Set on Paradise Island–a small island strip straddling Nassau–Atlantis looms over everything else in sight like a giant, salmon-colored sea-castle. There are the two “Royal Towers” connected by a bridge in the middle, and a few surrounding towers and buildings as well. The property includes a water park (Aquaventure), aquariums and pools filled with various sea-life, tons of swimming pools, a beach, lagoon, and “Marina” village, tons of shops and restaurants, a giant casino and night clubs. Seriously, it’s a lot to take in.
After my much needed power nap, it was off to peruse the grounds and see what was in store for me tomorrow. I was losing daylight fast.
After getting over the initial shock of the heavy crowds (I wasn’t expecting that many people)–I really let myself enjoy Atlantis. I started exploring and after visiting the beach, the aquarium and Murray’s Deli for dinner, I fell asleep in sea of crumbs from the banana flavored rum cake that I devoured. Yes, I ate a whole cake. If loving rum cake is wrong I don’t wanna be right.
The next day it was up and at ’em to try out this water park that had been calling me for years. It did not disappoint. It was pretty windy and the water was chilly, but that didn’t deter me. I absolutely loved The Serpent, which ends as you splash down into an underwater, clear tunnel and float through the middle of a shark aquarium with big guys swimming on both sides of you and overheard. Absolutely one of the coolest things I’ve ever done.
I’ve been down a hundred “lazy rivers” in my day, but The Current at Aquaventure takes the cake. It’s a mile long and unlike normal lazy rivers where you float (boring), The Current adds in awesome rapids and waves almost the entire time–it really tosses you around. Best part: no line. Just grab a tube and jump in. The water was nice and warm too. The Current is not to be confused with the park’s other river, the actual “lazy” river.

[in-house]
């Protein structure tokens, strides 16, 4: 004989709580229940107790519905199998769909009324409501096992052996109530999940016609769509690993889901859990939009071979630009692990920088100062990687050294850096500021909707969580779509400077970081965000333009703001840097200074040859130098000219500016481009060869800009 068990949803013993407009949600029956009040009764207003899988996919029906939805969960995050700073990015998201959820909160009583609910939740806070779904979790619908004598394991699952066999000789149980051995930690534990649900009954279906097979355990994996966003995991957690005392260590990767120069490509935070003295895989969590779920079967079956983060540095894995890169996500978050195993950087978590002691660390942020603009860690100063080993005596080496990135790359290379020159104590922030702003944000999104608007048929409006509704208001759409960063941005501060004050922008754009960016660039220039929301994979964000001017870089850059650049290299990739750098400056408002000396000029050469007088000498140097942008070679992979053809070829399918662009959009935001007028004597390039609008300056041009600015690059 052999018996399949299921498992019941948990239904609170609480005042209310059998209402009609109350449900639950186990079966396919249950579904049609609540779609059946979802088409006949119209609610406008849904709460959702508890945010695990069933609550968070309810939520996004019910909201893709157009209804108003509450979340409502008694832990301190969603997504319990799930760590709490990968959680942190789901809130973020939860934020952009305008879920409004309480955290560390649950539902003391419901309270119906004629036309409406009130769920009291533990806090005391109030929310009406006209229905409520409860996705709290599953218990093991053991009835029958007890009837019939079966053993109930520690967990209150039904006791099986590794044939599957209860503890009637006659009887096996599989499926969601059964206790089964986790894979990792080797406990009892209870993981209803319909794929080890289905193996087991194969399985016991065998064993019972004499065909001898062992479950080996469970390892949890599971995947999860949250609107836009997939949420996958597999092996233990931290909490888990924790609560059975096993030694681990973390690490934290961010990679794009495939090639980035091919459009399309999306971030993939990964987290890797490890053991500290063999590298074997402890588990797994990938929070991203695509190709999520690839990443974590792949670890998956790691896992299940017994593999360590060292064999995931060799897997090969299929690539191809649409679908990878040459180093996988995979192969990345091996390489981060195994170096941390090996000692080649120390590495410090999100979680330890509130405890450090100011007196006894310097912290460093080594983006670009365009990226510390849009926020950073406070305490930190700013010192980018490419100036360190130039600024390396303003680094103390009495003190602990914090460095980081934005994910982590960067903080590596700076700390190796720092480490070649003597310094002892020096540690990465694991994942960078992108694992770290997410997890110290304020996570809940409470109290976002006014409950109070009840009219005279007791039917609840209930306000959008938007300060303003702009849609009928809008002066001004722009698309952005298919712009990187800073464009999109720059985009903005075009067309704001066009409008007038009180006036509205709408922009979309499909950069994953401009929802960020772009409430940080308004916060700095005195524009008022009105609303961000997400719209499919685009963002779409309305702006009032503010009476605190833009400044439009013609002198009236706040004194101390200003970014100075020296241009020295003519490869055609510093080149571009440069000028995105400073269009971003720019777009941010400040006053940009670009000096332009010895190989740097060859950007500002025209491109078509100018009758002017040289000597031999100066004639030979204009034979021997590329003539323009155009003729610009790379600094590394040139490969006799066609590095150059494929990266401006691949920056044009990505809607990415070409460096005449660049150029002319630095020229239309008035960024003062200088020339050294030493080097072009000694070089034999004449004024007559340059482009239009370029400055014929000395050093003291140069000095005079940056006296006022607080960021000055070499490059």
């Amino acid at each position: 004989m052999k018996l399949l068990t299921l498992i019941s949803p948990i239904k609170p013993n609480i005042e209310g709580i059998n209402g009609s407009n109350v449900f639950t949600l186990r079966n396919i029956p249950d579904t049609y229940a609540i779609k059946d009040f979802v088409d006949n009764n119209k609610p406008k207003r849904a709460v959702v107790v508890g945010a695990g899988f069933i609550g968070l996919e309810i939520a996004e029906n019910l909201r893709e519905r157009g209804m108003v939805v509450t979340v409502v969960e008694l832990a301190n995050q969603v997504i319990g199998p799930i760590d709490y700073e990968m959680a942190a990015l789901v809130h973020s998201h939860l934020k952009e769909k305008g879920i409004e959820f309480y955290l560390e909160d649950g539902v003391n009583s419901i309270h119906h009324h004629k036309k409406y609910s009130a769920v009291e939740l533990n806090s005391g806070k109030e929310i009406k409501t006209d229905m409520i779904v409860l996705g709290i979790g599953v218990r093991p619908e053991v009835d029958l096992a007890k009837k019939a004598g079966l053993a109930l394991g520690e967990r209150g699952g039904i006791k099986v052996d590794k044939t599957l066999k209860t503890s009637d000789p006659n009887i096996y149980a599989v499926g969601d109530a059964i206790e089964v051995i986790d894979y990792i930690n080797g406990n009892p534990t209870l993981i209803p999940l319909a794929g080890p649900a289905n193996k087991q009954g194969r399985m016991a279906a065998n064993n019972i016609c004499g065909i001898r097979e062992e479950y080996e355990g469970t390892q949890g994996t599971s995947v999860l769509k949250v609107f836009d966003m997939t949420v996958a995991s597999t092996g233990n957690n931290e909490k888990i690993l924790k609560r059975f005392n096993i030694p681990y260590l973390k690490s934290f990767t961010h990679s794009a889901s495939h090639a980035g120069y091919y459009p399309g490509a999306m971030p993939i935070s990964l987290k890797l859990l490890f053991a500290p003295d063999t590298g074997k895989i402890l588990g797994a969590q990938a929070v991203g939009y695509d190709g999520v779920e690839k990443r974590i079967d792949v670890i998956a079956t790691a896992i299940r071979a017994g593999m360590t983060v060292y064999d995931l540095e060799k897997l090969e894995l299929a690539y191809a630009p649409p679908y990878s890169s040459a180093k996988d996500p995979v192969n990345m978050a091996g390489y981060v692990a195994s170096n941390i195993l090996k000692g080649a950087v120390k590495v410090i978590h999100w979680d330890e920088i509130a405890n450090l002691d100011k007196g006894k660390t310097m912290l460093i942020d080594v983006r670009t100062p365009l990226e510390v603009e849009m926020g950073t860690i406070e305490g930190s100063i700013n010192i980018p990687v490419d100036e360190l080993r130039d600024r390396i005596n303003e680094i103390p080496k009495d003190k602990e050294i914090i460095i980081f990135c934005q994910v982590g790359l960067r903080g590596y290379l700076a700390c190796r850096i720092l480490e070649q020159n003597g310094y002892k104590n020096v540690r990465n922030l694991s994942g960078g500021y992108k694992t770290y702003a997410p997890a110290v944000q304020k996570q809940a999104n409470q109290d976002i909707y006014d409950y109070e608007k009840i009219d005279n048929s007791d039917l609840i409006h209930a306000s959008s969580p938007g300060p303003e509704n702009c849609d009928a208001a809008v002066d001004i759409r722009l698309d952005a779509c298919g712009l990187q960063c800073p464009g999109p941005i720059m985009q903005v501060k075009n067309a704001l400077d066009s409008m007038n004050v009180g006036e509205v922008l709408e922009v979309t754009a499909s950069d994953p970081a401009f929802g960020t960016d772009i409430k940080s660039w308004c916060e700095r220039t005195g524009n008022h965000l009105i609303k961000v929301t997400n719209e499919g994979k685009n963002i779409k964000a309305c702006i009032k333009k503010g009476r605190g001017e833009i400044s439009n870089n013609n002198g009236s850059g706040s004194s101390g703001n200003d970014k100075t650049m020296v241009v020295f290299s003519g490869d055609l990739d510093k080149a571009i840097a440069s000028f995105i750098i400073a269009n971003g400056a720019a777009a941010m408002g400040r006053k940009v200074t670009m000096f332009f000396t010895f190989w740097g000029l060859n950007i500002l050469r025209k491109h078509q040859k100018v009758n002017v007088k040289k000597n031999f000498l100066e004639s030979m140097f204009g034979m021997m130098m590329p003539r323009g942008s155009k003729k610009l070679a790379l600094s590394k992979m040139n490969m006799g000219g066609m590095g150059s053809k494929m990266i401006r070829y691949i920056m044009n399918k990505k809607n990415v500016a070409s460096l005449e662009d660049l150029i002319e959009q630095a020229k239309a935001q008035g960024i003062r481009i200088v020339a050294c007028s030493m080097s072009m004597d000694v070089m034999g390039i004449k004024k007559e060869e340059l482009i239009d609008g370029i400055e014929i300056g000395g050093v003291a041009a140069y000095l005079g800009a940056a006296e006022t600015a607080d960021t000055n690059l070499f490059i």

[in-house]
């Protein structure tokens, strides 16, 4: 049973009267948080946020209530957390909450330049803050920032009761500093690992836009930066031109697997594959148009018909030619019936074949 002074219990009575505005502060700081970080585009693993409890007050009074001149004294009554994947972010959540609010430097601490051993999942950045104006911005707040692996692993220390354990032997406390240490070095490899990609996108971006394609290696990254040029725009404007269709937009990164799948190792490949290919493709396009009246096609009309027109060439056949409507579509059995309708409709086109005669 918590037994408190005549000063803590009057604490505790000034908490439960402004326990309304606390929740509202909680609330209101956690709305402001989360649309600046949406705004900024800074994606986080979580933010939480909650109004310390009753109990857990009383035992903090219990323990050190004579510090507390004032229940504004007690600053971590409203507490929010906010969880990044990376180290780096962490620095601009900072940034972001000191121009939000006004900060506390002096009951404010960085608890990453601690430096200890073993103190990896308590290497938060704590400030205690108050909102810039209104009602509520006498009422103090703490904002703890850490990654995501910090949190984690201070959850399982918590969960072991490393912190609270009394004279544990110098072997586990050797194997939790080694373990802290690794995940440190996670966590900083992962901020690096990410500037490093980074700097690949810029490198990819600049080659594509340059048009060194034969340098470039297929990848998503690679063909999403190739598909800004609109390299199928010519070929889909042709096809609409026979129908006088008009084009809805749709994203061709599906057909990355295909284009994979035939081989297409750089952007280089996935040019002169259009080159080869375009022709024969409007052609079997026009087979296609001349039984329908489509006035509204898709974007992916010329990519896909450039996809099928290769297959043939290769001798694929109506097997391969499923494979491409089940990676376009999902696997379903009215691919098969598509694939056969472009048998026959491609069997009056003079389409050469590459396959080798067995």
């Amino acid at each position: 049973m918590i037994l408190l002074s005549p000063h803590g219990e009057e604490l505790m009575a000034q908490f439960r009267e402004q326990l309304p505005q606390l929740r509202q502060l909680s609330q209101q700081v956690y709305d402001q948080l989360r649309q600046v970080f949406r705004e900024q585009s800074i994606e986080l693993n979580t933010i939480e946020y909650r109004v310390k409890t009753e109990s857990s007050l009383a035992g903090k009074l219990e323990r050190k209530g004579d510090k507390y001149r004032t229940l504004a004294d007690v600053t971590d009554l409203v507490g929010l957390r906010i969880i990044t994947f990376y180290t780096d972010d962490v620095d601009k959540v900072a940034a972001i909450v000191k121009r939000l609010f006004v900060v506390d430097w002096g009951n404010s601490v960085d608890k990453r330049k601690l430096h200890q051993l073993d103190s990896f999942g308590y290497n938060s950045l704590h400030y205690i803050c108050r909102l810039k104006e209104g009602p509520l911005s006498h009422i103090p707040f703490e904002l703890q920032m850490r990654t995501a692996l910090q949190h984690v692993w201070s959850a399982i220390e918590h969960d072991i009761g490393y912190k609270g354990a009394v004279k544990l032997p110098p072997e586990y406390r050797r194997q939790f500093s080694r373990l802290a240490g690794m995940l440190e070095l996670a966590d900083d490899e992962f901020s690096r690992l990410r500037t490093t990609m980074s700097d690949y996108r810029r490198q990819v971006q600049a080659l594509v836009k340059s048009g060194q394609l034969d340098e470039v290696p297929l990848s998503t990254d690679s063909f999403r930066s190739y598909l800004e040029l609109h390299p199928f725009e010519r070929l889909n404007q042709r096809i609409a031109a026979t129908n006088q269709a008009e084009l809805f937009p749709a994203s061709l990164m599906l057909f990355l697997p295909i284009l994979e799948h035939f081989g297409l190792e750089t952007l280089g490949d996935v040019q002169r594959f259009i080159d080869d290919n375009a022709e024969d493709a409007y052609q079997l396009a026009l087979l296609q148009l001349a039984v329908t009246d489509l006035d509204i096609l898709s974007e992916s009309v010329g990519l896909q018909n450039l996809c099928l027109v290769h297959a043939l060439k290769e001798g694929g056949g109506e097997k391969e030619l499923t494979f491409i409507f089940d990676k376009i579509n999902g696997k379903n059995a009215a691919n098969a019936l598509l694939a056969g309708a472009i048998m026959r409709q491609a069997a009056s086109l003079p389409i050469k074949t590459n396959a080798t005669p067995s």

After the park it was out the beach, however the water was so unusually rough that day that no swimming was allowed; so I decided to work off some calories and turned right for a mile walk down the beach. I’m so glad I did this, because I discovered a really cool little cove at the end of the beach where I took a dip. Maybe “cove” isn’t the right word, but basically you have a line of rocks leading out to a “point,” that sheltered an area from the waves–here the water was a lot calmer and easier to enjoy. Normally you wouldn’t have issue swimming anywhere on the beach, but if you ever encounter water too rough to enter, take a mile walk down the beach, to your right, until you reach the rocky point–you can’t miss it. It’s a bit of a walk, but a really nice place to swim when the rest of the beach is too choppy. I saw some beautiful fish that swam all around me, as well as a pretty big ray who cruised right by me a couple times. Super cool! Kinda scary!